And then as things normalize and you’re seeing a lot of it now, again I can’t underscore how strong it is in some of these markets like Destin where I think people that in past summers would have been taking a trip to [Indecipherable] something or Provence and instead they’re staying at home and then, just driving to beach location. It’s the same in a lot of the New England. Beach areas are not dissimilar.

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So there — I think there are plenty of avenues for us to play into this and I think we’ve been doing a good job of it and again have adjusted our fourth-quarter plans to the sort of assumption that people will not be traveling as much.

Susan Anderson — B. Riley FBR — Analyst

Great. That’s helpful. And then I guess lastly, just on the — it sounds like there is still maybe part of the [Phonetic] inventory that you’ll need to go through in third quarter. How are you thinking just the promotional environment in the third quarter across the brands versus second quarter?

Thomas C. Chubb — Chairman, Chief Executive Officer and President

Well Lilly will have a little bit smaller flash sale than they normally have because they actually did part of it early and there were a whole variety of reasons that they did that. But they pulled a bunch of that inventory early into second quarter, had a very successful flash sale, there will be one at some point during the third quarter. We’re not going to call the name out yet or the date out yet, but it will be a good bit smaller than in past years. And then Tommy, as Scott I think mentioned in his comment, ordinarily does a pretty significant online clearance and in stores in June, July. That’s been pushed out into the third quarter. So I guess a little less in Lilly and a bit more in Tommy.

And then overall, we’re not really planning to be a lot more promotional. We’re shifting some things around a little bit doing things a little bit differently, but we’ve tried to manage the inventories so that we don’t have to be highly promotional.

Susan Anderson — B. Riley FBR — Analyst

Great. That’s helpful. Thanks so much. Good luck. [Speech Overlap]

Thomas C. Chubb — Chairman, Chief Executive Officer and President

Okay. Thanks very much [Phonetic], Susan.

Operator

Our next question comes from the line of Steve Marotta with CL King. You may proceed with your question.

Steven Marotta — C.L. King & Associates — Analyst

Good afternoon, everybody. Tom, considering that your customers can come to you in Hawaii and other destinations, I’m assuming you’re trying to go to them from a digital marketing standpoint. Can you talk a little bit about how you’re engaging the customer and keeping the brands top of mind for them and converting digitally?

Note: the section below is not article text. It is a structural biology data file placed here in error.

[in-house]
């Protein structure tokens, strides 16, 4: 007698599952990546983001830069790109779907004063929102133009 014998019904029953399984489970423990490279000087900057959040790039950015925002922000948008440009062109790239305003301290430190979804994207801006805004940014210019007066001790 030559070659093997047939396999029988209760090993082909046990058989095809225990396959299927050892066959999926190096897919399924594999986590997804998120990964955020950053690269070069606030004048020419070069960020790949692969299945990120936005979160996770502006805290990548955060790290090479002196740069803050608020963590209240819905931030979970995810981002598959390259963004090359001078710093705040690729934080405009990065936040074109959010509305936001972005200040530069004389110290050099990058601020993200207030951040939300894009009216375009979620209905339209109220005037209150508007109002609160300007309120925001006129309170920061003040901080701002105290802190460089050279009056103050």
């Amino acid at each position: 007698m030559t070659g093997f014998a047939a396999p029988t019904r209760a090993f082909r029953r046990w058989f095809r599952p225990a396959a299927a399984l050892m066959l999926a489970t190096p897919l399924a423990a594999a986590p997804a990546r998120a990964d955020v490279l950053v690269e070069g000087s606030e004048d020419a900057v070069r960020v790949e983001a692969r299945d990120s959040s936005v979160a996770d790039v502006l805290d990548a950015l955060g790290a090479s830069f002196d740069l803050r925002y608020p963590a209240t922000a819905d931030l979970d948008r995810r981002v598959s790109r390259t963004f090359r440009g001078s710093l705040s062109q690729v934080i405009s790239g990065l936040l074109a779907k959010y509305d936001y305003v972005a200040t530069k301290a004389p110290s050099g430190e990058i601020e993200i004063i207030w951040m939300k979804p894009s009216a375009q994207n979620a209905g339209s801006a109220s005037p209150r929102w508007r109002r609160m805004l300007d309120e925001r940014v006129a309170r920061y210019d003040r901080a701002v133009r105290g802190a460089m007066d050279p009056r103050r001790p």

Thomas C. Chubb — Chairman, Chief Executive Officer and President

Yeah, so as you saw our e-commerce results in the quarter were really, really strong with 52% year-over-year growth. Lilly was the strongest. And I think that’s because they have been strong in digital marketing for years. That’s been a — one of the — really their — I guess arguably their primary marketing vehicle has been digital marketing and they are quite adept in — at it, leaned into it, a lot of it’s social media driven with a lot of paid social this year that we’ve been doing and it’s worked for them.

Tommy historically has depended a lot more heavily and they are really good at this. They do a great job of using the stores, not only to sell merchandise in the stores, but as a big customer acquisition vehicle, but ultimately helps fuel e-commerce. And obviously that’s been challenged a bit this year with the stores closed for a while or more than a bit that’s been challenged this year with stores closed for eight weeks or so and then a gradual reopening in traffic still way down. So Tommy is pivoting towards digital and I think doing a good job of driving in that direction. But there — that has not been their primary method in the past and the way that it is in Lilly. And then in the smaller brands, I think they’re probably somewhere in between and doing a great job as well. And then, across all brands, of course we’re sharing all the marketing techniques and all and helping them to also [Phonetic] learn from each other.

Steven Marotta — C.L. King & Associates — Analyst

That’s helpful. And my follow-up question is, Scott, as far as the expense reductions go in the second quarter, can you talk a little bit about what’s permanent and I guess theoretically what could potentially flex as you recoup some sales? But thinking about the permanency of some of the expense reductions would be helpful.

K. Scott Grassmyer — Executive Vice President – Finance, Chief Financial Officer and Controller